Finally, formal Inquiries have to-date failed to get to grips with this new ecology and the ramifications in any meaningful way: their focus on organisations and systems in inquiry procedures and recommendations, while helpful in some ways, has led to other important areas being overlooked; the micro focus on bad apples similarly misses important (profession-related) meso-level organisational dynamics (including organisational strategies, structures, incentives and cultures) which shape professional behaviours, for good or ill. Inquiries, then, can be seen as contributing to the proliferation of accountabilities that has diluted the grip of self-regulation and contributed to the individual-collective tension in delivering accountability (Goodwin, 2018), yet there remain important deficits in our understanding about how the medical profession itself can properly be held to account.
In sum, while we cannot eliminate misconduct, we can recognise that problems (and their solutions) can arise at four levels (apple, barrel, cellar and orchard). Professional misconduct has a greater chance of occurring when there are design faults and operational failings at each of these levels. Moreover, the widest examination of professional failings (i.e. public inquiries), at least as presently constituted, are a weak and expensive institutional instrument for addressing failures of the regulatory apparatus. Their enduring appeal may be more symbolic than instrumental in that they allow space for public catharsis and help maintain political legitimacy for the NHS, while leaving untroubled professionally led and professionally dominated regulatory arrangements.
Summarising the key Inquiries on doctor wrongdoing, from 2000
|Inquiry||Context||Individual doctors’ shortcomings – from incompetence to criminality (bad apples)||Organisational setting and/or cultures (bad barrels)||Overall health system concerns (bad cellars)||Additional comments drawn from Inquiry reports|
|Kennedy (2001)||Public inquiry, set up in 1998, to examine the care of children receiving complex cardiac surgical services at the Bristol Royal Infirmary between 1984 and 1995||Incompetence: focussed on the high mortality rates of two surgeons
This is “not an account of bad people” but a “tragedy born of high hopes and ambitions and peopled by dedicated hard-working people”
Both surgeons and the hospital CEO (also, and unusually, a doctor) were found guilty of serious professional conduct by the GMC in 1998
The whistle-blower (an anaesthetist) found himself unemployable in the NHS; he left the UK in 1995 to work in Australia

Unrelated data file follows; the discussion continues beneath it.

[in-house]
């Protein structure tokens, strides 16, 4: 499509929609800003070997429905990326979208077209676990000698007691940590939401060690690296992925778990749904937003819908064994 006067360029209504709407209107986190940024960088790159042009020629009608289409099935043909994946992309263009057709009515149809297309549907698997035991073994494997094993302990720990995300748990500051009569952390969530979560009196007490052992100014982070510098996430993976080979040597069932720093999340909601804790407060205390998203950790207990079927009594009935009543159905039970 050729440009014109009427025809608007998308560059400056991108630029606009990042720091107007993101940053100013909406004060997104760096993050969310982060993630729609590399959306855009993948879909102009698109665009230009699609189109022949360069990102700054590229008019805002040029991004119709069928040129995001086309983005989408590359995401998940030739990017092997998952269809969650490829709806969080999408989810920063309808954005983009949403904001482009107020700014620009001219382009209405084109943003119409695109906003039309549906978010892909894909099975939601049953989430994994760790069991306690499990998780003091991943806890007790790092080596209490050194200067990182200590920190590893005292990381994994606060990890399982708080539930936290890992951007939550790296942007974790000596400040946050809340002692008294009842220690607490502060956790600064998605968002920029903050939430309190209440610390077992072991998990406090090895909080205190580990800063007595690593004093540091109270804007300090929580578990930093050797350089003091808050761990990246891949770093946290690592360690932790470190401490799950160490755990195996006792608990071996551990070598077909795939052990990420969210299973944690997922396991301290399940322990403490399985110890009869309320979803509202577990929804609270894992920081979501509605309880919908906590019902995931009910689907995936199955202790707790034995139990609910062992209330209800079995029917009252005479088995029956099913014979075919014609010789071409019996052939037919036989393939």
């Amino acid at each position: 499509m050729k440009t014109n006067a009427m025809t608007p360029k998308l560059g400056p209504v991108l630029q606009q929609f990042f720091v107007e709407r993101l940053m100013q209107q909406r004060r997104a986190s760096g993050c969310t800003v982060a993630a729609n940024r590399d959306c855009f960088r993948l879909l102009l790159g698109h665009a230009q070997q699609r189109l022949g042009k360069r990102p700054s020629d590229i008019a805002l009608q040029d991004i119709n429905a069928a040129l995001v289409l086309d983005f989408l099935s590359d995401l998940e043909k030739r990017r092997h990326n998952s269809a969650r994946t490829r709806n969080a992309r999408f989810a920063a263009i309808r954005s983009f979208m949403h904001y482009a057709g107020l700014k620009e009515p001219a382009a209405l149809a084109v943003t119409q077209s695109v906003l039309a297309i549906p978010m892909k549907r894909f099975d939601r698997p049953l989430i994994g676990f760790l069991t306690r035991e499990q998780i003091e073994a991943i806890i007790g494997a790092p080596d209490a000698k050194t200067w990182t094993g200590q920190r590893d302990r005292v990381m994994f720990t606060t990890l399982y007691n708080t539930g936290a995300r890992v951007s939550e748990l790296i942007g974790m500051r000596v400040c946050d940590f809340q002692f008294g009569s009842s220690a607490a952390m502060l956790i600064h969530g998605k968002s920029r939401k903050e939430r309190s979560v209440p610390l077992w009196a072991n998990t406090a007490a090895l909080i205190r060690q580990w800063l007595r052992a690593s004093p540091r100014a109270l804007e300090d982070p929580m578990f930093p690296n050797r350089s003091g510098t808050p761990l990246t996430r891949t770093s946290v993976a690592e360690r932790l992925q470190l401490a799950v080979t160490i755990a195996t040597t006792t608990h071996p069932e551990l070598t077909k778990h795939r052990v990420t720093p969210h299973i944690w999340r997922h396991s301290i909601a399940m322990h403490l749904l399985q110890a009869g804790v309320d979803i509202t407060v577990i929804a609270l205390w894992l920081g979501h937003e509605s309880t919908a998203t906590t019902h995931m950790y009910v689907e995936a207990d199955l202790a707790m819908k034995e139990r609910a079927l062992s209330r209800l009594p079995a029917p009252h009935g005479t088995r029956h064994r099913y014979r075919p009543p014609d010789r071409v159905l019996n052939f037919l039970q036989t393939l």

|“Club culture” and “culture of fear” both noted
Local data indicating high levels of mortality was ignored inside the hospital
Structural and individual elements of hierarchies prevented open discussion
|Local data were shown, inter alia, to: the later President of the Royal College of Anaesthetists; the (local) Director of Anaesthetics; the Medical Director of a neighbouring hospital; and (indirectly) to the President of the Royal College of Surgeons of England, as well as two Senior Medical Officers at the Department of Health
Other concerns included “territorial loyalties and boundaries within the culture of medicine and the NHS, and also the realities of power and influence”
|Although there were flaws with the hospital, its organisation and culture and the wider NHS, there were individuals who “should and could” have behaved differently|
|Ayling (2004)||Originally announced in 2001, but change of chair announced in 2002||Criminality: GP and hospital doctor, Clifford Ayling, was arrested and charged in 1998 with indecently assaulting former patients
In 2000 he was convicted on 12 counts of indecent assault, relating to ten female patients, and sentenced to four years’ imprisonment. His name was placed indefinitely on the sex offender’s register; the GMC then determined that Ayling’s name should be erased from the Medical Register
Inquiry identified a number of missed opportunities from 1971 until 1998: “individuals who could and should have acted on the information then available”
|No investigation occurred after an incident was reported in 1980
Incident was brought to the attention of the health authority in 1991, but was not taken sufficiently seriously by senior management.
Culture that saw complaints as a challenge, rather than a source of information and an opportunity to learn
|Local medical committee and Medical Defence Organisation were aware of concerns, but no actions taken
Health Authority finally alerted police in 1998
|The single most important barrier was the absence of any formal procedure for reporting concerns about criminality|
|Neale (2004)||In 2000, the General Medical Council erased Richard Neale’s name from the Register||Criminality
Richard Neale was erased from the Canadian Medical Register in 1985, but was subsequently allowed to work in the UK
Neale then cautioned by police for an incident at a public toilet;
investigation in 1993 resulted in demotion. Subsequent disciplinary hearing in 1995 led to a negotiated severance package. However, Neale then employed by two other hospitals in NHS